News Analysis: German election to set new path for post-Merkel era

Source: Xinhua| 2021-09-25 16:57:56|Editor: huaxia

BERLIN, Sept. 25 (Xinhua) -- Germans are voting on Sunday and for the first time in 16 years the next government will not be led by Chancellor Angela Merkel, while her conservative union of the CDU/CSU might be demoted to an opposition party.

With Merkel's retirement from politics, the country seems ready to embark on a new path.

The most popular as well as most likely candidate for Merkel's succession is Olaf Scholz of the Social Democratic Party (SPD), currently vice chancellor and finance minister.

His party is leading polls at around 25 percent, and he was widely considered the winner of the TV debates with the other two main candidates: the CDU/CSU's Armin Laschet and Annalena Baerbock of the Green Party.

But the tide has only begun to turn in the last month, as media said Scholz's great strength is the weaknesses shown by his competitors.

During a visit to the country's flooded areas, Laschet was caught laughing by cameras while German President Frank-Walter Steinmeier offered his condolences to the victims of the recent floods at Erfstadt, one of the worst-hit areas in the country.

Baerbock, who never before held a position at either state or federal level, also faced some credibility issues, mainly due to accusations of plagiarism in a book she published.

As her party is vehemently pushing for more transparency in politicians' income, she also came under fire for reporting additional income too late.

"This has been one of the strangest election campaigns Germany has ever seen," Michael Mertes, a polling expert at opinion research institute Infratest dimap, told Xinhua.

"Instead of being presented with two major alternatives in the form of two political camps, German voters faced three chancellor candidates whose charisma looked rather weak," Mertes said.


Although a renewed coalition between the CDU/CSU and current junior partner SPD could still barely reach the required majority, with the CDU/CSU polled between 21 and 22 percent, a continuation has been repeatedly ruled out by politicians from both parties.

The Greens is looking to become Germany's third biggest party with 15 to 17 percent of projected votes and are likely to be part of the next government.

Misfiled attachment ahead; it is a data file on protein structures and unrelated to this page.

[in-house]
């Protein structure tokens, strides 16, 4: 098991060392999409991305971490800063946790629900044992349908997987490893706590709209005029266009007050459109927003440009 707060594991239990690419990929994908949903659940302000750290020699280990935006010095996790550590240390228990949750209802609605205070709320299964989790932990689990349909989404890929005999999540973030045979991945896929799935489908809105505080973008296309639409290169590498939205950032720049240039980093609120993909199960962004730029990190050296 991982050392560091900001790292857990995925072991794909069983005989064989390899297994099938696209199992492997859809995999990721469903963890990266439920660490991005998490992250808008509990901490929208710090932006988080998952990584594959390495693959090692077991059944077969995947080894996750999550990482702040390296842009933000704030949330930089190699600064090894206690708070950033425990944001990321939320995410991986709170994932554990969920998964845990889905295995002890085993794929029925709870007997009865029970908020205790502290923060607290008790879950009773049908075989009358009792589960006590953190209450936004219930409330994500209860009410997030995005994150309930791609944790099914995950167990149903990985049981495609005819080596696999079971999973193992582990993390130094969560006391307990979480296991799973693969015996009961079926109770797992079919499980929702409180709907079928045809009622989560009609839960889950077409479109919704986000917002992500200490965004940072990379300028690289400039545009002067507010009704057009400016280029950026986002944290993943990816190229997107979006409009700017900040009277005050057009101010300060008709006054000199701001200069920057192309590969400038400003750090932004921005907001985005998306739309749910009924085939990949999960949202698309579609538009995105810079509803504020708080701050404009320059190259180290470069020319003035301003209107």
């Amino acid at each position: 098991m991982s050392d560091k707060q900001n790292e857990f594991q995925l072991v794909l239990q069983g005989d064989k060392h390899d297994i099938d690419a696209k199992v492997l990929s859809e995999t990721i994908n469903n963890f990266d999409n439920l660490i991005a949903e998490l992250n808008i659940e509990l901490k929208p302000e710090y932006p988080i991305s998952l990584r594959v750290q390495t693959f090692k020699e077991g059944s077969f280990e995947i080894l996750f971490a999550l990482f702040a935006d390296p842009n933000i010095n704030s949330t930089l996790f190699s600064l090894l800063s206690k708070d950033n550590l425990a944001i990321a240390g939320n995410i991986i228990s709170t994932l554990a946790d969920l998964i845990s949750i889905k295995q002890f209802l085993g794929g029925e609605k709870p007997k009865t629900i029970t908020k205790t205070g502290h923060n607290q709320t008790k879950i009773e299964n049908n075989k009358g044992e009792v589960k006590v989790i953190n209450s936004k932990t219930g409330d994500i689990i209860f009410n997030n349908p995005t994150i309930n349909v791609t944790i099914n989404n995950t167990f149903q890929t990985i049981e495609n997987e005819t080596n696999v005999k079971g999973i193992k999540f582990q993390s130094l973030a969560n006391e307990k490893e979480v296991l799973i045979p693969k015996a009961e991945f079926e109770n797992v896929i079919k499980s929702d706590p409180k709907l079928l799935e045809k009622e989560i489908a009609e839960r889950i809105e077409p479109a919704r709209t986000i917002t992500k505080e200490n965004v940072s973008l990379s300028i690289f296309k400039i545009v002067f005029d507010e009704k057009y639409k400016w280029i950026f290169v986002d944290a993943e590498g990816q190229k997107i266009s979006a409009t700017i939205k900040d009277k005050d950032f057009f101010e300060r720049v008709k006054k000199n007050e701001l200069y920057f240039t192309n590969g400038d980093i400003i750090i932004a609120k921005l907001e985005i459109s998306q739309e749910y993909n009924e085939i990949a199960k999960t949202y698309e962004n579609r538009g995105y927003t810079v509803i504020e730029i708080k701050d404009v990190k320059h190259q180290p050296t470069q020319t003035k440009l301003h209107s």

They are the partner of choice for the SPD, with whom they have the greatest political overlap. Together, the two parties clearly distinguish themselves from the CDU/CSU by emphasizing social issues such as secure pensions and raising the statutory minimum wage.

The Free Democratic Party (FDP), projected at 11 percent, is particularly committed to the topics of business and digitization.

After the party only refrained from government participation at the last meter in the federal elections in 2017, it could again play an important role this time, either in a coalition with the CDU/CSU or the SPD, in each case together with the Greens.

"Various three-party coalitions are conceivable today," Mertes said, expecting "a long phase of government formation after the Bundestag elections because no party will achieve an overwhelming victory."

Although three in four German voters have already made up their mind on whom to vote for, there could be a new record number of absentee voters, probably as high as 50 percent.


As the most populous and economically strongest member state of the European Union, Germany plays an important role in Europe and important decisions in the region have thus been put on hold.

In some cases, Brussels is waiting until Germany forms a new government before making decisions such as approving a package of measures to counter climate change.

Germany is also an important partner for other major world countries.

In an interview with Xinhua, Germany's former Chancellor Gerhard Schroeder stressed that the next government should keep a pragmatic China policy and respect the one-China policy, as a change in this would bring "not any good consequences for both China and Germany." Enditem